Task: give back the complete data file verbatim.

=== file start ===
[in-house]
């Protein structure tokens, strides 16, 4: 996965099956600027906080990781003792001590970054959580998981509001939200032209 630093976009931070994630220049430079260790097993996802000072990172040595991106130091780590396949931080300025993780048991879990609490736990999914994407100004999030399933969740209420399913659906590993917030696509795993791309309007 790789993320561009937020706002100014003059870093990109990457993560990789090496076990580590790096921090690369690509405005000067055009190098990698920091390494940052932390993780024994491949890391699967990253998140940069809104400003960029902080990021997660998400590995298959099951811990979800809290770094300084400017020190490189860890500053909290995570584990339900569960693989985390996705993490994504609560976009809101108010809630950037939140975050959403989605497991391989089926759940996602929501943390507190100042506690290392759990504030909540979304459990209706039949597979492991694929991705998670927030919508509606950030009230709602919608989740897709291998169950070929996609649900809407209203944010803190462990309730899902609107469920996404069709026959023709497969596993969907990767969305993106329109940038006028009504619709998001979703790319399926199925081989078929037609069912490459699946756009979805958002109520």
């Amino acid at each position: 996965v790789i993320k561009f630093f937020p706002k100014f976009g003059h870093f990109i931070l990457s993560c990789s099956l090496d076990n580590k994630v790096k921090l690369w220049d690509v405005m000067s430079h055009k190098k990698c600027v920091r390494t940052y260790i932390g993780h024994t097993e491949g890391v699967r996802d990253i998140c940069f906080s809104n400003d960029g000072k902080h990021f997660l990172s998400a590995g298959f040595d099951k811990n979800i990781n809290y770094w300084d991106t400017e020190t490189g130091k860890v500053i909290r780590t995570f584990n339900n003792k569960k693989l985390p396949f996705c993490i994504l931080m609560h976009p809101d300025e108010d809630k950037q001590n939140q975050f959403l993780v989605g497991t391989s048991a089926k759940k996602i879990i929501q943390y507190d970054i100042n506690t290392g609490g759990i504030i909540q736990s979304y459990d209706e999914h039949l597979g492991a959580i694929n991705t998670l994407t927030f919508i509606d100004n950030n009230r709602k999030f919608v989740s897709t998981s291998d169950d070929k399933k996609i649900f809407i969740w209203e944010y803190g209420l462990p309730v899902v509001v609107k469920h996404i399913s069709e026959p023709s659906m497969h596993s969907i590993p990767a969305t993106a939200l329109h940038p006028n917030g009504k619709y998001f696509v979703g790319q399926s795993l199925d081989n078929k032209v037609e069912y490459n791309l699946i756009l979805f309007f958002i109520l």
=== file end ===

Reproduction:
[in-house]
């Protein structure tokens, strides 16, 4: 996965099956600027906080990781003792001590970054959580998981509001939200032209 630093976009931070994630220049430079260790097993996802000072990172040595991106130091780590396949931080300025993780048991879990609490736990999914994407100004999030399933969740209420399913659906590993917030696509795993791309309007 790789993320561009937020706002100014003059870093990109990457993560990789090496076990580590790096921090690369690509405005000067055009190098990698920091390494940052932390993780024994491949890391699967990253998140940069809104400003960029902080990021997660998400590995298959099951811990979800809290770094300084400017020190490189860890500053909290995570584990339900569960693989985390996705993490994504609560976009809101108010809630950037939140975050959403989605497991391989089926759940996602929501943390507190100042506690290392759990504030909540979304459990209706039949597979492991694929991705998670927030919508509606950030009230709602919608989740897709291998169950070929996609649900809407209203944010803190462990309730899902609107469920996404069709026959023709497969596993969907990767969305993106329109940038006028009504619709998001979703790319399926199925081989078929037609069912490459699946756009979805958002109520």
């Amino acid at each position: 996965v790789i993320k561009f630093f937020p706002k100014f976009g003059h870093f990109i931070l990457s993560c990789s099956l090496d076990n580590k994630v790096k921090l690369w220049d690509v405005m000067s430079h055009k190098k990698c600027v920091r390494t940052y260790i932390g993780h024994t097993e491949g890391v699967r996802d990253i998140c940069f906080s809104n400003d960029g000072k902080h990021f997660l990172s998400a590995g298959f040595d099951k811990n979800i990781n809290y770094w300084d991106t400017e020190t490189g130091k860890v500053i909290r780590t995570f584990n339900n003792k569960k693989l985390p396949f996705c993490i994504l931080m609560h976009p809101d300025e108010d809630k950037q001590n939140q975050f959403l993780v989605g497991t391989s048991a089926k759940k996602i879990i929501q943390y507190d970054i100042n506690t290392g609490g759990i504030i909540q736990s979304y459990d209706e999914h039949l597979g492991a959580i694929n991705t998670l994407t927030f919508i509606d100004n950030n009230r709602k999030f919608v989740s897709t998981s291998d169950d070929k399933k996609i649900f809407i969740w209203e944010y803190g209420l462990p309730v899902v509001v609107k469920h996404i399913s069709e026959p023709s659906m497969h596993s969907i590993p990767a969305t993106a939200l329109h940038p006028n917030g009504k619709y998001f696509v979703g790319q399926s795993l199925d081989n078929k032209v037609e069912y490459n791309l699946i756009l979805f309007f958002i109520l």